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How Massage Therapy Can Improve Range of Motion

Man using a concrete wall to stretch shoulder


Everyone knows the obvious benefits of a great massage: total relaxation and pain relief. What many don’t know is that massage therapy can actually improve your range of motion (ROM). It does so by acting on various body systems, including your skeletomuscular system, lymphatic system, circulatory system, and endocrine system.

Next time you’re feeling particularly stiff, be it from post-workout soreness or not, consider massage therapy as a primary tool in your mobility arsenal — you might find yourself pleasantly surprised at the vast improvements in your range of motion at your major joints, including your hips, knees, ankles, elbows, and shoulders.   

In this Article:

Massage therapy will knock the muscle knots right out of your body — or gently knead them out, if you prefer. “Fascia” refers to the connective tissues that hold all of your muscles, nerves, organs, bones, tendons, and ligaments in place. It’s basically a sheath that covers and protects all of your internal body parts.

With massage therapy, you can employ a tactic called myofascial release, which breaks up tight, constricted sections of fascia. Massage therapy also relaxes and loosens muscle tissue. Those things combined can lead to increased range of motion, particularly at trouble joints like the shoulders, hips, and ankles (and we all know that greater range of motion equals better performance in the gym).

Your heart does more than pump oxygen throughout your body: With each beat, your heart also delivers critical nutrients to all of your body tissues. Improved blood flow can reduce muscle soreness and encourage greater ROM, especially when blood flow is encouraged shortly after an intense workout.

Getting regular massages after tough workouts can encourage quicker muscle recovery and prevent your range of motion from becoming limited between workouts due to increased blood flow.

Massage therapy can be a great tool for improving joint ROM before workouts, too. Ever notice how it gets easier to access deep positions as you get warmed up? That’s largely due to the increased blood flow to your muscles and joints.

Take an Olympic lifter for example. An elite lifter’s pre-workout routine is pretty complex and intense: They may go through a series of light cardiometabolic work, foam rolling, and dynamic stretches to improve ROM at, let’s say, the hips.

Skipping just one step in their routine can lead to poorer hip range of motion and preclude them from accessing the deep squat position. Foam rolling, which is a type of self-massage therapy, improves hip ROM and is often key to an elite lifter’s pre-workout routine.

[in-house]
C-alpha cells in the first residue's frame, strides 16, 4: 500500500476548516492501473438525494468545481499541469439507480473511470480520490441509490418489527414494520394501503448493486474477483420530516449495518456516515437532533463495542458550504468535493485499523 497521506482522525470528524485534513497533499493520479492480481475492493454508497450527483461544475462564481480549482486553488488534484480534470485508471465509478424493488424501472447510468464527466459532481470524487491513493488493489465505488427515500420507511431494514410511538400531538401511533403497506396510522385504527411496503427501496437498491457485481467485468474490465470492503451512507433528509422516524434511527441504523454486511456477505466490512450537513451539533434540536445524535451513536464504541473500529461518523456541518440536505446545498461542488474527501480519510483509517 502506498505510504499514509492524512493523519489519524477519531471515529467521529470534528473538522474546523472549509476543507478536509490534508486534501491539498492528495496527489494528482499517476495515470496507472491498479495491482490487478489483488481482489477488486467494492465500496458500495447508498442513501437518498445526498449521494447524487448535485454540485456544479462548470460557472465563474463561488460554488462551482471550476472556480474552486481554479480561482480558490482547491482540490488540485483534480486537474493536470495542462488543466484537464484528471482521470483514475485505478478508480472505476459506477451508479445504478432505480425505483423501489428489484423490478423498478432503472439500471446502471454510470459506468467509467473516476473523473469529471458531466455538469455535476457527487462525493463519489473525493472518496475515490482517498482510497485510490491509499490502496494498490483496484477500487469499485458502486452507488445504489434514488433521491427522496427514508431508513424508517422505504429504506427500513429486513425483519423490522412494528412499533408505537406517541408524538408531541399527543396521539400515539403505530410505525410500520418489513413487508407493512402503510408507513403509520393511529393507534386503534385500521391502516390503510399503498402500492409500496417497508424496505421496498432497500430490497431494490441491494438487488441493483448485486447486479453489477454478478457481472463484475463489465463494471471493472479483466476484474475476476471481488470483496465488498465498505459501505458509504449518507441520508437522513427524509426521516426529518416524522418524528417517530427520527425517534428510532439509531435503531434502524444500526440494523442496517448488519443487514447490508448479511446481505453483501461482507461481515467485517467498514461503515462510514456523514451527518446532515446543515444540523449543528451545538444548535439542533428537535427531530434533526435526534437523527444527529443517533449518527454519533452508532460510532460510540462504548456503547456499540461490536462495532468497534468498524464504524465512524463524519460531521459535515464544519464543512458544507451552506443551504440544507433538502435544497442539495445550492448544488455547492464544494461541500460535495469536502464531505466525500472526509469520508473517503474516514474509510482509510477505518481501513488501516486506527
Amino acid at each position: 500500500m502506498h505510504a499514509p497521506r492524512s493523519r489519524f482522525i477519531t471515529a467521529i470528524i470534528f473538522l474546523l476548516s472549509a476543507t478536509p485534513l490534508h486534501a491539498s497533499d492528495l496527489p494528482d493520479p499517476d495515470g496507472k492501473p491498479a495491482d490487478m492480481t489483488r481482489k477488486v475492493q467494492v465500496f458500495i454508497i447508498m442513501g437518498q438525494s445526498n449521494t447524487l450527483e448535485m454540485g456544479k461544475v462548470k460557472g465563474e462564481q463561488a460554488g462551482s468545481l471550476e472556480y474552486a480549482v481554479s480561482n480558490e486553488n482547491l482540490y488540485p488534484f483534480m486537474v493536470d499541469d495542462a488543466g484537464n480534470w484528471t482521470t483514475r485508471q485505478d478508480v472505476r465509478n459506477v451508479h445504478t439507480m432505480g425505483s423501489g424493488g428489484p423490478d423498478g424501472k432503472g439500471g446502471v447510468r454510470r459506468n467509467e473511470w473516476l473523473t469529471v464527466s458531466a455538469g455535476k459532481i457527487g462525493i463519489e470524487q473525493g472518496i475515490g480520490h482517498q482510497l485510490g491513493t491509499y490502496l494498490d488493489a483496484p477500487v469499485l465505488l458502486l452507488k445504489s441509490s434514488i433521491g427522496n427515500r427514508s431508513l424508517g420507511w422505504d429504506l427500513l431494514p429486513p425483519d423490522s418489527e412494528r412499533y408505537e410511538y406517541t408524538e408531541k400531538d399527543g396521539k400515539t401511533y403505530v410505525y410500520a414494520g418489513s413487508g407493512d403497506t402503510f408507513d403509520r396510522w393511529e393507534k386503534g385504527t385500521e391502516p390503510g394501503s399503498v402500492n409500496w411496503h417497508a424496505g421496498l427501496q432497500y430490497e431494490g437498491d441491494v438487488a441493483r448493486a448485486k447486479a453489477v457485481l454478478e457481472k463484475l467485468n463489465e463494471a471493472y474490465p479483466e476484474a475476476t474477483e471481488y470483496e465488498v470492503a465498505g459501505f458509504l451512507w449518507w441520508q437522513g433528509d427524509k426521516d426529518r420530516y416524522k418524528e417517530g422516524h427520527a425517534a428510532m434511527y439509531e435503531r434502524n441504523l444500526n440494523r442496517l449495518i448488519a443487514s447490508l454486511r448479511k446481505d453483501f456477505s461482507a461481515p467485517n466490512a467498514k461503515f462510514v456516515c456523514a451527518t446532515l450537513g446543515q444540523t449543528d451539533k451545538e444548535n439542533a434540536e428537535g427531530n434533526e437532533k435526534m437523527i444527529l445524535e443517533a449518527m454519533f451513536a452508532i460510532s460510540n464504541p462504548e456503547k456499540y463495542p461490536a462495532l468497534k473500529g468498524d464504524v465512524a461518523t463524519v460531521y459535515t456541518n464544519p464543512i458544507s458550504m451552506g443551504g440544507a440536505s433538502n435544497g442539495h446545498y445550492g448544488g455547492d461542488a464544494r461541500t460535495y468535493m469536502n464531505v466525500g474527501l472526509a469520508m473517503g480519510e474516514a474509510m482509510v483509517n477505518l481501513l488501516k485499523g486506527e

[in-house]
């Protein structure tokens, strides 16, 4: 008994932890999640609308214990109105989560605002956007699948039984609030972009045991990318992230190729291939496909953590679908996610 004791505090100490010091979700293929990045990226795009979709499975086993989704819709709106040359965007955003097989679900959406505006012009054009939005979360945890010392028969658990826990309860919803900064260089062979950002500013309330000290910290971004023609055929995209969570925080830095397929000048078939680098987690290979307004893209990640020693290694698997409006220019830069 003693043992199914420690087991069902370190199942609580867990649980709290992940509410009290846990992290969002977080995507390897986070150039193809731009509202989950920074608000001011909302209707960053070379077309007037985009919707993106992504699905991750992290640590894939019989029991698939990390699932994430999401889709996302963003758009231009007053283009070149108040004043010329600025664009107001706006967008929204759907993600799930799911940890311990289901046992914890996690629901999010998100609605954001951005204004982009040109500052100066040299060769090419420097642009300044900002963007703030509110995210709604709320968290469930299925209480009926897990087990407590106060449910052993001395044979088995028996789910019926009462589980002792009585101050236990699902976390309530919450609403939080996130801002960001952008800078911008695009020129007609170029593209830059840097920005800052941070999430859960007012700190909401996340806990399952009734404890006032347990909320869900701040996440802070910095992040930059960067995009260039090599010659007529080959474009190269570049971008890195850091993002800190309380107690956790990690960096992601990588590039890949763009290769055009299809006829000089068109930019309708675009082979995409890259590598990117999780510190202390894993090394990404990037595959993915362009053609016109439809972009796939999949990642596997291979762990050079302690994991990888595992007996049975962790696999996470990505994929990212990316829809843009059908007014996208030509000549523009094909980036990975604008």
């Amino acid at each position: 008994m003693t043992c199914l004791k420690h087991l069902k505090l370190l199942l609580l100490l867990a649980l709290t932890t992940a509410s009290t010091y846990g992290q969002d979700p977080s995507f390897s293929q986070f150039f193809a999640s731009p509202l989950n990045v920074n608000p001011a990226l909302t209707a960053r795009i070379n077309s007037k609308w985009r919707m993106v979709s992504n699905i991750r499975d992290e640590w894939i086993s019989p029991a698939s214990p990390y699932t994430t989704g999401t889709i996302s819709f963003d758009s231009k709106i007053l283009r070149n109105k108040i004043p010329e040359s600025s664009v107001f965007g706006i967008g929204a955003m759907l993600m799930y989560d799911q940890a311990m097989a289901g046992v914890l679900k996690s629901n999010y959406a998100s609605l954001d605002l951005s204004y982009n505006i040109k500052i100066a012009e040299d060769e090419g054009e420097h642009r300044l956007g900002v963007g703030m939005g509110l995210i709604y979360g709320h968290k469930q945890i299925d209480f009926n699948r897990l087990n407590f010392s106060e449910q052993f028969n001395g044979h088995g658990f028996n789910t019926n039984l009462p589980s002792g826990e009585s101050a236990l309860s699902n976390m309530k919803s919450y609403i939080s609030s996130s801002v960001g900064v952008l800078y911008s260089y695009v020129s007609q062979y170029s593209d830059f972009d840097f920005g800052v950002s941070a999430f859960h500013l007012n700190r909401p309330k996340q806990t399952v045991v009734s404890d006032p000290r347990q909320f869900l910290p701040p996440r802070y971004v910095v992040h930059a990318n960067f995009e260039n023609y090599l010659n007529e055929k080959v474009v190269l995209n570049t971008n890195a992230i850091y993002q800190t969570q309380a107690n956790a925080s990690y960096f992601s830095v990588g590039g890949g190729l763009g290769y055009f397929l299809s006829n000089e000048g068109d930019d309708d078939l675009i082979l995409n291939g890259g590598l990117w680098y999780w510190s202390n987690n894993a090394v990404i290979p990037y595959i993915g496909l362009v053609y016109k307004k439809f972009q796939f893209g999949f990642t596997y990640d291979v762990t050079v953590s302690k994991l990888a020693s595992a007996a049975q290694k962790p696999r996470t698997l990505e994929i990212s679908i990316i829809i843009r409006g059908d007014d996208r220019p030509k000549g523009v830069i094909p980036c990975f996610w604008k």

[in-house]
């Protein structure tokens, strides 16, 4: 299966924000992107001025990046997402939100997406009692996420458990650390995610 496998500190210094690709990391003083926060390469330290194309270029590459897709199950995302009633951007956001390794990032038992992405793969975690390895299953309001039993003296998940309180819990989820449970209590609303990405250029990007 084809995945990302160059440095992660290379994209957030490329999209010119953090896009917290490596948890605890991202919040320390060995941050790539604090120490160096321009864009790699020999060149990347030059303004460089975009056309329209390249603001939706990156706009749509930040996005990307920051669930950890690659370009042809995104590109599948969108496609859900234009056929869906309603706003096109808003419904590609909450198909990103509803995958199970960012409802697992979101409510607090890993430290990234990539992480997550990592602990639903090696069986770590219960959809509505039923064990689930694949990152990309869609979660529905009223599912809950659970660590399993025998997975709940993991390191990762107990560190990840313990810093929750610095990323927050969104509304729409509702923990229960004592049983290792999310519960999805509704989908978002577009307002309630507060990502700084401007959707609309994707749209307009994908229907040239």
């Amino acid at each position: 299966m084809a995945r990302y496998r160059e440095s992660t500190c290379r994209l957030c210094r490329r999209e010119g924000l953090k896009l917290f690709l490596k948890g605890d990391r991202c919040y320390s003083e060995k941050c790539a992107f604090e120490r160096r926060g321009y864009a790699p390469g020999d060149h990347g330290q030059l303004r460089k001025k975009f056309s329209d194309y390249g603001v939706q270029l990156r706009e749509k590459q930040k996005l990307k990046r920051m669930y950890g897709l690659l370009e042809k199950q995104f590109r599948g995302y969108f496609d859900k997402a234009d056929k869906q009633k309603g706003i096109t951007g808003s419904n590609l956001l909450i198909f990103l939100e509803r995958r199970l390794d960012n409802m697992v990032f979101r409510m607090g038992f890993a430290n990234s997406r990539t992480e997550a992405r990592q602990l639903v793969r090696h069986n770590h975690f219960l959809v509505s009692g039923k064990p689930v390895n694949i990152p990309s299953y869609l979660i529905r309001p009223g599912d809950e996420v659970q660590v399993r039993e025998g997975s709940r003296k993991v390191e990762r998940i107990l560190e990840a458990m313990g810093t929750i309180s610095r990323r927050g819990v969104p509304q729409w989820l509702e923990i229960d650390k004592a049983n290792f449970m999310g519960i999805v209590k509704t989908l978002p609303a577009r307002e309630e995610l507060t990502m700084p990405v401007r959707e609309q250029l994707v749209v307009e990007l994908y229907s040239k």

Moral of the story: If you start and end each workout with a self-massage, you’ll be surprised at how easy it is to get into deep ranges of motion, such as the bottom of a squat. 

Olympic lifting outside on a track

Increasing range of motion not only helps with performance but can also prevent injury and joint pain

Your lymphatic system is a matrix of organs and tissues that help your body get rid of waste, toxins, and other unwanted substances. The primary function of your lymphatic system, however, is to transport a fluid called “lymph” throughout your body. Lymph contains white blood cells that fight infections.

Massage therapy can stimulate your lymphatic system, thus encouraging your body to rid itself of more waste and toxins, as well as circulate lymph to all of your tissues. Lymphatic stimulation can help reduce fluid buildup and swelling throughout your body, so you should notice a decrease in stiffness following massage therapy, thus improved joint range of motion throughout your body.

You’ve heard of the “stress hormone” cortisol. Cortisol is the primary hormone directing your body’s stress response, or what happens when you’re under real or perceived stress. Too much cortisol can lead to widespread inflammation in your body, and inflammation can impair your range of motion.

Massage therapy using a massage gun for sore back muscles

You can use massage therapy as a way to combat cortisol build-up: A massage can help you relax and unwind from the day’s stressors, including your workout, which in turn helps to quiet your stress hormones. A massage can also help you sleep better at night, and sleep is a major player in keeping stress hormones and inflammation at bay.  

Ekrin B37 massage gun on a bed next to a book and blanket

Massage can provide many benefits ranging from sore muscle relief to providing a better night's sleep


The best type of massage? One you can access at all times, of course. Keep your Ekrin B37 handy so you can tap into the benefits of massage therapy when you’re feeling a little tight.

Written by Ekrin Athletics Staff